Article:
Server Fault is a question and answer site for system and network administrators. Join them; it only takes a minute:

Sign up
Here's how it works:
  1. Anybody can ask a question
  2. Anybody can answer
  3. The best answers are voted up and rise to the top

I´m having problems doing apache benchmarks with ab on my servers. Basically, all the results got a high standard deviation, invalidating the results.

This is an example resultset:

Connection Times (ms)
              min  mean[+/-sd] median   max
Connect:        0    0   0.0      0       0
Processing:    25   33  81.0     27    1805
Waiting:       24   32  80.2     25    1785
Total:         25   33  81.0     27    1805

Percentage of the requests served within a certain time (ms)
  50%     27
  66%     28
  75%     29
  80%     30
  90%     36
  95%     47
  98%     81
  99%    105
 100%   1805 (longest request)

I have tried remotely/localhost with the same results. Any idea of what can be the problem?

Thanks in advance.

share|improve this question
What kind of workload is this? Does it depend on locking, or perhaps on an external system like a database or dns? – Joris Sep 19 '10 at 19:22
It´s a benchmark above a php/mysql dynamic site. – Tom-aS Sep 19 '10 at 22:33
How many concurrent requests do you run from ab? 1 % of your requests is taking much more time. Could be locking in your php app. Try to profile your application and see where the bottleneck is. – Wouter de Bie Sep 20 '10 at 6:37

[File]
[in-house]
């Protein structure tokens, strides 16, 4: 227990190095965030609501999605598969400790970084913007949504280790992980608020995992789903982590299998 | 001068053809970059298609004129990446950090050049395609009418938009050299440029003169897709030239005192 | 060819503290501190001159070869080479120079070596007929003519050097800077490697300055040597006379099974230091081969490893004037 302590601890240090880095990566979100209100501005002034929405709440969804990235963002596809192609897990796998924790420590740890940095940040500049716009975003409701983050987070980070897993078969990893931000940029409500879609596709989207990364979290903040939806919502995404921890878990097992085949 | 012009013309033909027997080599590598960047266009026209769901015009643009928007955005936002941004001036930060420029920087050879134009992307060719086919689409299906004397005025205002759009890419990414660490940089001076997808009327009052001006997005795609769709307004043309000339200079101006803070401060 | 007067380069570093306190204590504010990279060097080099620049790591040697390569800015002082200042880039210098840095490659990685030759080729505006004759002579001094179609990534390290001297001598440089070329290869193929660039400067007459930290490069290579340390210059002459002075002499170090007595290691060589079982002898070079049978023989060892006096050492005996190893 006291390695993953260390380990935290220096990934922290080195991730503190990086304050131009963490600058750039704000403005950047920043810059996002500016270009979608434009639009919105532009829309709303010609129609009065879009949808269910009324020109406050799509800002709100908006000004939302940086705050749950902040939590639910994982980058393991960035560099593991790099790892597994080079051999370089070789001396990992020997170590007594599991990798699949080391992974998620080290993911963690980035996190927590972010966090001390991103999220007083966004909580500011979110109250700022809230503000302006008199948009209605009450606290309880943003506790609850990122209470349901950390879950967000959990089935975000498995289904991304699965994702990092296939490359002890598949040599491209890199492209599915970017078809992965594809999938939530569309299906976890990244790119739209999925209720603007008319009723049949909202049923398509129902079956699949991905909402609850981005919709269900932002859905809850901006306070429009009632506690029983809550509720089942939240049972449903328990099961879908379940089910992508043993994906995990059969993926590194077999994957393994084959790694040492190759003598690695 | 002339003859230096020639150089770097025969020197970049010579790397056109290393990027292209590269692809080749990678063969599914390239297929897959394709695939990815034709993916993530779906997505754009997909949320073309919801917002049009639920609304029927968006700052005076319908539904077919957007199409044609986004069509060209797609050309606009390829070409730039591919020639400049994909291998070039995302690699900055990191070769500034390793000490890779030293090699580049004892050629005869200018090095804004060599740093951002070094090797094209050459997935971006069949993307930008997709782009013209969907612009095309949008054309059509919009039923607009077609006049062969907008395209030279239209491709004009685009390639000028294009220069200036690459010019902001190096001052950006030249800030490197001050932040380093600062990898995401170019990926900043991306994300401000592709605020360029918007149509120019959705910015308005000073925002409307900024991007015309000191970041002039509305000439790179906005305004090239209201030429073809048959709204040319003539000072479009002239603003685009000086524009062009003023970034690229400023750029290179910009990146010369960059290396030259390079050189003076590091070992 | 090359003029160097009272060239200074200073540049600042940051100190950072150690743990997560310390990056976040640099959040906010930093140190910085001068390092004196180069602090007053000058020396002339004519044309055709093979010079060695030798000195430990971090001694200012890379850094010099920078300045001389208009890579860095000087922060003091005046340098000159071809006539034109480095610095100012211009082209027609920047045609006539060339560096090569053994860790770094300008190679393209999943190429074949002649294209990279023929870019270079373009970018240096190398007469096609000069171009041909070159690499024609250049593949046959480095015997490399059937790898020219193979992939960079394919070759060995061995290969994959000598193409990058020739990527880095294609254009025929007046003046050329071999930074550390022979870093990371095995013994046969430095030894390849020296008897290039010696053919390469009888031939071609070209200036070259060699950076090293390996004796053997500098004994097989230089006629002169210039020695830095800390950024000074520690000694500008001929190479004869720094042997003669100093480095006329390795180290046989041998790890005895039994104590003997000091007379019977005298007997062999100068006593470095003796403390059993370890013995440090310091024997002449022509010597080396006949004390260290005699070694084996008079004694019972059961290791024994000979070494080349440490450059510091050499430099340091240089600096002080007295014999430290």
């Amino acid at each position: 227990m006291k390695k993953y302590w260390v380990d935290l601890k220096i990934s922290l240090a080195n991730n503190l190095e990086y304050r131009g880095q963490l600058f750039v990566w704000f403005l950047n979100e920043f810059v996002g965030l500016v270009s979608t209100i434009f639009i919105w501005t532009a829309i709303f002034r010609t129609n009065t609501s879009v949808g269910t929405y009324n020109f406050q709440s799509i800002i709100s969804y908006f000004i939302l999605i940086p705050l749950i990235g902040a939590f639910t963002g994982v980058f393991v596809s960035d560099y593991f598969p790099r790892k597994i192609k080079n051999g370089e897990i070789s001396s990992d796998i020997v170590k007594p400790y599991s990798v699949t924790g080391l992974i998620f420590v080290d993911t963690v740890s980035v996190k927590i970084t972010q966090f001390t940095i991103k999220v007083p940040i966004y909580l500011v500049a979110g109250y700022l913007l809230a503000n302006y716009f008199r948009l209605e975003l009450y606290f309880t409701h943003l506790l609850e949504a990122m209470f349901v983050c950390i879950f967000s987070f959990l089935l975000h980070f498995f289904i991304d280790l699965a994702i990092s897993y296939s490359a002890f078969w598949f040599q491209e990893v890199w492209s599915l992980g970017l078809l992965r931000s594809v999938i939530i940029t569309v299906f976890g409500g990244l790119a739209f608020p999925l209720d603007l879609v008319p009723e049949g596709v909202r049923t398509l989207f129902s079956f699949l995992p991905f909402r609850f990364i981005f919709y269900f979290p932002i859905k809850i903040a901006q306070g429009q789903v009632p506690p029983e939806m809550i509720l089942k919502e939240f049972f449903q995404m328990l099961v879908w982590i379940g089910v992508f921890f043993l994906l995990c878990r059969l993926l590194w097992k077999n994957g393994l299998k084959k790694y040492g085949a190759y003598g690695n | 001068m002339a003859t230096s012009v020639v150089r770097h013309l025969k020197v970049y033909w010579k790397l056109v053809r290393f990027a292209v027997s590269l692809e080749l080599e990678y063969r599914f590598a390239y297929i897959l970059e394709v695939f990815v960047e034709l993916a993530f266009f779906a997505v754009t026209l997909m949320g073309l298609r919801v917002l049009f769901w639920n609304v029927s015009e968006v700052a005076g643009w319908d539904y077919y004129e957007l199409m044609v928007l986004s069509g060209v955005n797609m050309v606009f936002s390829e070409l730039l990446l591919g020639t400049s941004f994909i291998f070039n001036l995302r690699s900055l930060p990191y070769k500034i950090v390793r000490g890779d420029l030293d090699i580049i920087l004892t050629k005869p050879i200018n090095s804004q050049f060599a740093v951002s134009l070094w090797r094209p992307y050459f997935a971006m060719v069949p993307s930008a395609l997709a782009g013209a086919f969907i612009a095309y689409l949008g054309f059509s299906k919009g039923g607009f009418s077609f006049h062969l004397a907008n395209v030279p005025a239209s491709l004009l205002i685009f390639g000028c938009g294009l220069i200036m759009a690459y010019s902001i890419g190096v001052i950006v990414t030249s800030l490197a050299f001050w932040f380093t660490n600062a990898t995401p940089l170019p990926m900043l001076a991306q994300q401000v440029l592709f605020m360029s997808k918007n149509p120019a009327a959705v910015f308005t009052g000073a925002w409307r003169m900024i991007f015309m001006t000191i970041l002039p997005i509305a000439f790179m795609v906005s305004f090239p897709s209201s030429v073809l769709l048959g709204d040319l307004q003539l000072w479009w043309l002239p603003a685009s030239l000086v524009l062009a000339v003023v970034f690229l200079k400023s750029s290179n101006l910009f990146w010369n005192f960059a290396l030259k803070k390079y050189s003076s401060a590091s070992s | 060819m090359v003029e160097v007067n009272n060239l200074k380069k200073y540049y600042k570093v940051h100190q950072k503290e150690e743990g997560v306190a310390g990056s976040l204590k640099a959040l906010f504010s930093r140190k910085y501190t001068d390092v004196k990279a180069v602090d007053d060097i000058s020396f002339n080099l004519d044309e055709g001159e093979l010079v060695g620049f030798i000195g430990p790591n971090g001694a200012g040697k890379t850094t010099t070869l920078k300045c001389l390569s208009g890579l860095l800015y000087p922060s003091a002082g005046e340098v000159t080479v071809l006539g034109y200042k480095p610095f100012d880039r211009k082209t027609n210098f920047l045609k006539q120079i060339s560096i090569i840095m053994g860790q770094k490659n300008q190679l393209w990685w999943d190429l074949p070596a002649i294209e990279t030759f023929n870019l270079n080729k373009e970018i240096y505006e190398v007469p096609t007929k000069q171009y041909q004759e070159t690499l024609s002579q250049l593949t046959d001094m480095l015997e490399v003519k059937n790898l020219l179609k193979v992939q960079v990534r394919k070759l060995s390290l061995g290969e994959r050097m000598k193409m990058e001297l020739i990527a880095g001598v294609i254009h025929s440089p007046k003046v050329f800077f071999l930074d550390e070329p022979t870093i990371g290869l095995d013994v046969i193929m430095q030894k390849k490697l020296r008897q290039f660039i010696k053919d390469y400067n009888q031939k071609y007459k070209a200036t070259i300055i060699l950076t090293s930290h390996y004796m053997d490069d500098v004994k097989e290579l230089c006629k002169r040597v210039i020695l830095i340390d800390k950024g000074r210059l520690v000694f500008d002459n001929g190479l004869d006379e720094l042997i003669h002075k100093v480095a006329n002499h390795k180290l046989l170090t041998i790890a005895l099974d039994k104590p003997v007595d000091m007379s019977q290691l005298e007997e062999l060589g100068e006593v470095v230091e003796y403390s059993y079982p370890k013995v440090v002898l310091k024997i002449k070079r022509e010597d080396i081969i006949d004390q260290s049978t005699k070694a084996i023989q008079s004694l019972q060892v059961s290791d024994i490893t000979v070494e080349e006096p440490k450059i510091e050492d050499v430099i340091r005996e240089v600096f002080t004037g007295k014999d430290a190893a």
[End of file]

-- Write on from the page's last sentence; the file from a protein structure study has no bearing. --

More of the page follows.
I´ve tried with 1,10,100 concurrent connections, all with similar results... – Tom-aS Sep 20 '10 at 11:38
What mysql storage engine are you using? Could it be that a very large table is locked (in a MyISAM setup) by something and requests queue up because they are waiting for database access? – Wouter de Bie Sep 21 '10 at 6:20

A few general things you can try:

  1. Isolate the Server -- Don't expect accurate benchmarks on a server that is processing other requests. Ideally you want it only running the requests from ab. The best time is right after rebooting the server although see the next item below....
  2. Cache Warm Up Time -- After a server reboot warm up the various caches by running the benchmark once (or a few times) and ignore the results, that is unless you want to include the effect of a cold cache in the results. Depending on the exact application this "warm up" could be as little as loading the page once or may require more a complex procedure.
  3. Slow Query Log -- If using MySQL you can enable the slow query log to see if there is an obvious query, or several queries, that are responsible for the slow page loads.
  4. Narrow Down the Cause -- If the random slow page loads still persist your best bet is to narrow down their source. The exact method depends on the complexity of your application but it could involve creating a bare-bones test application, temporarily commenting out code, or playing with configuration settings.
share|improve this answer

Your Answer


By posting your answer, you agree to the privacy policy and terms of service.